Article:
Quote 27: To Jim, Antonia and Mrs. Harling have a "hearty joviality, a relish of life, not overdelicate, but very invigorating". Book 2, Chapter 6, pg. 116

Quote 28: The country girls are considered a "menace to the social order" in Black Hawk. Book 2, Chapter 9, pg. 129

Quote 29: "Now, don't you go and be a fool like some of these town boys. You're not going to sit around here and whittle store-boxes and tell stories all your life. You are going away to school and make something of yourself. I'm just awful proud of you". Book 2, Chapter 12, pg. 143

Quote 30: Lena running to sit by him, saying, "Now they are all gone, and I can kiss you as much as I like". Book 2, Chapter 12, pg. 144

Quote 31: Antonia says, "I ain't never forgot my own country". Book 2, Chapter 14, pg. 151

Quote 32: Jim "could never lose [himself] for so long among impersonal things". Book 3, Chapter 1, pg. 168

Quote 33: Lena has been "so quietly conventionalized by city clothes". Book 3, Chapter 2, pg. 170

Quote 34: Tiny is "satisfied with her success, but not elated". Book 4, Chapter 1, pg. 194

Quote 35: Antonia knew in her heart that she is meant to live the country: "I'm a country girl...and I doubt if I'll be able to manage so well for him in a city. I was counting on keeping chickens, and maybe a cow". Book 4, Chapter 3, pg. 199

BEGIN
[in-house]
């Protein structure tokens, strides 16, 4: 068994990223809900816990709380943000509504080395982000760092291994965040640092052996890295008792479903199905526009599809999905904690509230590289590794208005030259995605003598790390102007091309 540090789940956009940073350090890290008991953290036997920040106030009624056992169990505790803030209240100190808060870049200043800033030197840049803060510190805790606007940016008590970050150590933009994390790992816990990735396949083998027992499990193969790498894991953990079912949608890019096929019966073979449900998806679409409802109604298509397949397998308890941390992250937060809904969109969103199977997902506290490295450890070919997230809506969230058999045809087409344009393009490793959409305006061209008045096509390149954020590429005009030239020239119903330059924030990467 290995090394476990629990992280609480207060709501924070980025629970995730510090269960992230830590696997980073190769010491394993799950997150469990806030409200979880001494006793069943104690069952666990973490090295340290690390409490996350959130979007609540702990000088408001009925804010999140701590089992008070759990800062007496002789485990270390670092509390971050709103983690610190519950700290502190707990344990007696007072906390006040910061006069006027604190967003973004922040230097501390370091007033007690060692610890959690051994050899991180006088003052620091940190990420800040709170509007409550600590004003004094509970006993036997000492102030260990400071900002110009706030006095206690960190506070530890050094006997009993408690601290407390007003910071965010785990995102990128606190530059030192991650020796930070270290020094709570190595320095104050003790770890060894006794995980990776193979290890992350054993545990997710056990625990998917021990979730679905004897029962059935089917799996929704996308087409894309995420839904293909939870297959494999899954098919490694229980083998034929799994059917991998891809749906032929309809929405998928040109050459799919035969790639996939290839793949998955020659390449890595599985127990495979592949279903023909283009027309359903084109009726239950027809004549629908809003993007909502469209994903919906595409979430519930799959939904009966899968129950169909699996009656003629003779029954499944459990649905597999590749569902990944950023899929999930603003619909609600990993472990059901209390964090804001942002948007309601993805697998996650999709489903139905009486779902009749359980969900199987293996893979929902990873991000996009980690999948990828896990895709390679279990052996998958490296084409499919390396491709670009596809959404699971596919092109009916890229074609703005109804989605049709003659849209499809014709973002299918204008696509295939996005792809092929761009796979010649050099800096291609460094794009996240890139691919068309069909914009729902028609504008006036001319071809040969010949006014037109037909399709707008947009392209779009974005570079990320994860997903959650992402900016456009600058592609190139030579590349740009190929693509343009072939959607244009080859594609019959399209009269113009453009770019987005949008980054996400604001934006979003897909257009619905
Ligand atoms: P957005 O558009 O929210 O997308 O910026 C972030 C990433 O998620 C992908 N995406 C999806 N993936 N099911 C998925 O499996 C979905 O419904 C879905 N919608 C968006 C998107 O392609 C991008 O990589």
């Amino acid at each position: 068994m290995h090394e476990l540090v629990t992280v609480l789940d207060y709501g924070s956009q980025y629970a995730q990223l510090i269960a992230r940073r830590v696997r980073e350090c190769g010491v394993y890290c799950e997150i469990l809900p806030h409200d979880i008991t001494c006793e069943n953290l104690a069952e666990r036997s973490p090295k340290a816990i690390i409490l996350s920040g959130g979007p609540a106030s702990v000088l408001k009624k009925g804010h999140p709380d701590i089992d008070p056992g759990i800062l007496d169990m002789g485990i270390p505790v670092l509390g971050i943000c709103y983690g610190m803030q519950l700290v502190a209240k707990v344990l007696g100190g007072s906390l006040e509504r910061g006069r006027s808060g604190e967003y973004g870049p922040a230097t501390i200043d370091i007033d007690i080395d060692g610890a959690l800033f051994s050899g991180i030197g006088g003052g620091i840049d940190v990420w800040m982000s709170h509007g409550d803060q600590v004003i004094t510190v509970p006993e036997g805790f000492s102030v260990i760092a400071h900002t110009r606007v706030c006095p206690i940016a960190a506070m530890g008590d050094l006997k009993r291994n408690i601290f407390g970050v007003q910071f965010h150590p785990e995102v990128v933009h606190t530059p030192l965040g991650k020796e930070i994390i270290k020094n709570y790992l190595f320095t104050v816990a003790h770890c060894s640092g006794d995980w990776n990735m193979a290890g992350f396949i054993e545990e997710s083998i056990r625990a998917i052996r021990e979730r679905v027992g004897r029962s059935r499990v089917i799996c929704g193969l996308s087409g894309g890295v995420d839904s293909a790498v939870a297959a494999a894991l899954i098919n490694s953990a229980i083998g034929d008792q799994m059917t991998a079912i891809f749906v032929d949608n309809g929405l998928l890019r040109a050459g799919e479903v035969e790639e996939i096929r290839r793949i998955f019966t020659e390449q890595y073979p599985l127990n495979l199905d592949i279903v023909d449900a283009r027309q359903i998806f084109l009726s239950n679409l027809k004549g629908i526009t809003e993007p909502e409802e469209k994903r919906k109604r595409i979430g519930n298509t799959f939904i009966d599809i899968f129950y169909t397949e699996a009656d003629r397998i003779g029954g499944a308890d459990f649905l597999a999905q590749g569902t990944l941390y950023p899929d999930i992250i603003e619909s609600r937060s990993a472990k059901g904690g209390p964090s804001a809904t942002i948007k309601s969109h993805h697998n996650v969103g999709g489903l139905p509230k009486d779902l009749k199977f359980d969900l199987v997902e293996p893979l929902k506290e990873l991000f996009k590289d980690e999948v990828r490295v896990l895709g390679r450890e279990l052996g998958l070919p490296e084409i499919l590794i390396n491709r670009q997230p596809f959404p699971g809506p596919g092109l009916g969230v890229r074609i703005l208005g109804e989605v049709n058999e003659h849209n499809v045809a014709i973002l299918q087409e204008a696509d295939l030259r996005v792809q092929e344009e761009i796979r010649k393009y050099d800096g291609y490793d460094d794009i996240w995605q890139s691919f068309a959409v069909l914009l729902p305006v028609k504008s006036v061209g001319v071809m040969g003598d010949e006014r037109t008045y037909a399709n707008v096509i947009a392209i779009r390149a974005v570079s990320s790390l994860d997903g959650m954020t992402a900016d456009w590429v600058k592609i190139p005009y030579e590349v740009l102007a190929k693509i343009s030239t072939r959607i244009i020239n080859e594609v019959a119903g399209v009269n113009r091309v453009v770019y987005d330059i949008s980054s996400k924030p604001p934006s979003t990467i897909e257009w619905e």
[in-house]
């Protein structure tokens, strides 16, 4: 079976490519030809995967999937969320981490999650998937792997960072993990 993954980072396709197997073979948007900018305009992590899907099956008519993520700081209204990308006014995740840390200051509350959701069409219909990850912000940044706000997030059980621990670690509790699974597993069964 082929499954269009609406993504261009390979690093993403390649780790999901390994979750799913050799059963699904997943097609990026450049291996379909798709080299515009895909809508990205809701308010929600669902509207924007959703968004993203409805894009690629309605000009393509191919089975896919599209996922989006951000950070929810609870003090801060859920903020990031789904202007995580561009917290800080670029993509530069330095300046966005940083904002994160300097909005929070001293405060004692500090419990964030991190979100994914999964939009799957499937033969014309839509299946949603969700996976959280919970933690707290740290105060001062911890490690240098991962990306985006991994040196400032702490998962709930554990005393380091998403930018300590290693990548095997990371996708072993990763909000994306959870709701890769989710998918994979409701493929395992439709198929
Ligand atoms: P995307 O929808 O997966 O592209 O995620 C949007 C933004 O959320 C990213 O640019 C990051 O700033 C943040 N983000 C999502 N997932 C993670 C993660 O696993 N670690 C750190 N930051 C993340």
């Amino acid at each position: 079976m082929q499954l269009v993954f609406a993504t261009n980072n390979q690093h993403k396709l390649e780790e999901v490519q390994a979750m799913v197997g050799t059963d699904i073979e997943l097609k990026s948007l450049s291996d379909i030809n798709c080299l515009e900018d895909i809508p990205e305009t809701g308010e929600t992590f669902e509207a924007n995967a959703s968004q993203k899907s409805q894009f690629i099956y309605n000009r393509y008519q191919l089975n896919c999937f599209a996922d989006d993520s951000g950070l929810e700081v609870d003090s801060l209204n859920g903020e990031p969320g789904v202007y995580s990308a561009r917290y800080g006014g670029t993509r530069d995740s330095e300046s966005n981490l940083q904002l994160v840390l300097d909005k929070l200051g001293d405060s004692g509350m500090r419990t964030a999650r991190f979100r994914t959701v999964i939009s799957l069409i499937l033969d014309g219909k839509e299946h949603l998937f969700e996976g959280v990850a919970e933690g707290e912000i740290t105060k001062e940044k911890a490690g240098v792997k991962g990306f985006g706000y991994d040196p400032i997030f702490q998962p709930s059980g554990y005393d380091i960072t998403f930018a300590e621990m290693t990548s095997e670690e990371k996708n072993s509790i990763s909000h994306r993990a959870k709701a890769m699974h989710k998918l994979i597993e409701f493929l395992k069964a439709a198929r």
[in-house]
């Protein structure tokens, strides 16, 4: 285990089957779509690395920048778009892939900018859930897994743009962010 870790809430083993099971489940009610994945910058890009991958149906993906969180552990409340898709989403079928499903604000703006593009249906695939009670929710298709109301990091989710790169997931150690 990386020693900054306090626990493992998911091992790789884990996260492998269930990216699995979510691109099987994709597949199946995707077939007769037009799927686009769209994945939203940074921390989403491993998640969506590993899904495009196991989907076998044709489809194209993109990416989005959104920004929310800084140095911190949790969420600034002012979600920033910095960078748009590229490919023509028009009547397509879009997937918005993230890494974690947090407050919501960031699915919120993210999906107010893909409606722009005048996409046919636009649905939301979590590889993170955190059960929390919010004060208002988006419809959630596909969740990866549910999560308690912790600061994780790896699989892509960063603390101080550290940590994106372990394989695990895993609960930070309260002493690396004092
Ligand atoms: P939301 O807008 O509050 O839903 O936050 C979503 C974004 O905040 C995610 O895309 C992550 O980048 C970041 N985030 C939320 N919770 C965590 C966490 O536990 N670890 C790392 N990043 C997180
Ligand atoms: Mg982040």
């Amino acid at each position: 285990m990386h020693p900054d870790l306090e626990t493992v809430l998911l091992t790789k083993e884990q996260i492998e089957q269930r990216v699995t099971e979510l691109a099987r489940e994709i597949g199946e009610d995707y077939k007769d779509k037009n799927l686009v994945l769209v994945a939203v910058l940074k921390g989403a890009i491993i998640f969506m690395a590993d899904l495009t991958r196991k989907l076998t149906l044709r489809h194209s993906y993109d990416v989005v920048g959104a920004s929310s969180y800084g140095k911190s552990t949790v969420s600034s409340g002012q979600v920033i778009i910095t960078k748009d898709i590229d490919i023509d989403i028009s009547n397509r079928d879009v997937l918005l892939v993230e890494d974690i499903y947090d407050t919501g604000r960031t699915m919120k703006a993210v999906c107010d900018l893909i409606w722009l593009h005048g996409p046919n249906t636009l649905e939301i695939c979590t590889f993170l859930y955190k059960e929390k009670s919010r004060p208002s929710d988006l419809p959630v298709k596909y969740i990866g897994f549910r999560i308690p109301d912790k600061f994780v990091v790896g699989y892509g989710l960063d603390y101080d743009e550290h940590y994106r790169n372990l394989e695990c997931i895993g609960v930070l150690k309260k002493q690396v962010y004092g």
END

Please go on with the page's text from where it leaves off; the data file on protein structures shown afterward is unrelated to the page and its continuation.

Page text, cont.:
Quote 36: Antonia knows her destiny; she says, "[E]verybody's put into this world for something, and I know what I've got to do". Book 4, Chapter 4, pg. 206

Quote 37: Jim admits that he did not want to see Antonia "aged and broken". Book 5, Chapter 1, pg. 211

Quote 38: Antonia stands before him, older and more tired-looking, but "in the full vigour of her personality, battered but not diminished". Book 5, Chapter 1, pg. 214

Quote 39: Jim realizes that Antonia "has not lost the fire of life. Her skin, so brown and hardened, had not that look of flabbiness, as if the sap beneath it had been secretly drawn away". Book 5, Chapter 1, pg. 216

Quote 40: "Antonia lent herself to immemorial human attitudes which we recognize by instinct as universal and true. I had not been mistaken. She was a battered woman now, not a lovely girl; but she still had that something which fires the imagination, could still stop one's breath for a moment by a look or gesture that somehow revealed the meaning in common things. She had only to stand in the orchard, to put her hand on a little crab tree and look up at the apples, to make you feel the goodness of planting and tending and harvesting at last. All the strong things of her heart came out in her body, that had been so tireless in serving generous emotions...It was no wonder that her sons stood tall and straight. She was a rich mine of life, like the founders of early races". Book 5, Chapter 1, pg. 226-227